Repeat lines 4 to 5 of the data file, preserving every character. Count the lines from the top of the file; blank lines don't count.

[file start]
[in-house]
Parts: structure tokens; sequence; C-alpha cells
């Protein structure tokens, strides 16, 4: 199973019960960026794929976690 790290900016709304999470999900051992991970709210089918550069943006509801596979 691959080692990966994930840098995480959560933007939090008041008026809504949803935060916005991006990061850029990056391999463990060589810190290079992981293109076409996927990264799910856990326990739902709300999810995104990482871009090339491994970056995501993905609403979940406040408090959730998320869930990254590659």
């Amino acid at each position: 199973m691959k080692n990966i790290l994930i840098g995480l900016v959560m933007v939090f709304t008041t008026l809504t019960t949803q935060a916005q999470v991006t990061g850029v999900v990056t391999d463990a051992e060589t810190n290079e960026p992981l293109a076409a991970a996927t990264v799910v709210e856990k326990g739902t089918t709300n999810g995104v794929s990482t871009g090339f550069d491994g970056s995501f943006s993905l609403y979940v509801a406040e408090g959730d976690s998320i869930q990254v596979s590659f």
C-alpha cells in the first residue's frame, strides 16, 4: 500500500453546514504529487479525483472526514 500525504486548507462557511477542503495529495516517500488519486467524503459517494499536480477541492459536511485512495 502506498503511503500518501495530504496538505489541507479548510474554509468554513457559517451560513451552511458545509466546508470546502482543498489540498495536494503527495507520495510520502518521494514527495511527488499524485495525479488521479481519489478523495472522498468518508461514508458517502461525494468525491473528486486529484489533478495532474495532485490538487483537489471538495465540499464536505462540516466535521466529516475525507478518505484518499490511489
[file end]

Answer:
């Amino acid at each position: 199973m691959k080692n990966i790290l994930i840098g995480l900016v959560m933007v939090f709304t008041t008026l809504t019960t949803q935060a916005q999470v991006t990061g850029v999900v990056t391999d463990a051992e060589t810190n290079e960026p992981l293109a076409a991970a996927t990264v799910v709210e856990k326990g739902t089918t709300n999810g995104v794929s990482t871009g090339f550069d491994g970056s995501f943006s993905l609403y979940v509801a406040e408090g959730d976690s998320i869930q990254v596979s590659f």
C-alpha cells in the first residue's frame, strides 16, 4: 500500500453546514504529487479525483472526514 500525504486548507462557511477542503495529495516517500488519486467524503459517494499536480477541492459536511485512495 502506498503511503500518501495530504496538505489541507479548510474554509468554513457559517451560513451552511458545509466546508470546502482543498489540498495536494503527495507520495510520502518521494514527495511527488499524485495525479488521479481519489478523495472522498468518508461514508458517502461525494468525491473528486486529484489533478495532474495532485490538487483537489471538495465540499464536505462540516466535521466529516475525507478518505484518499490511489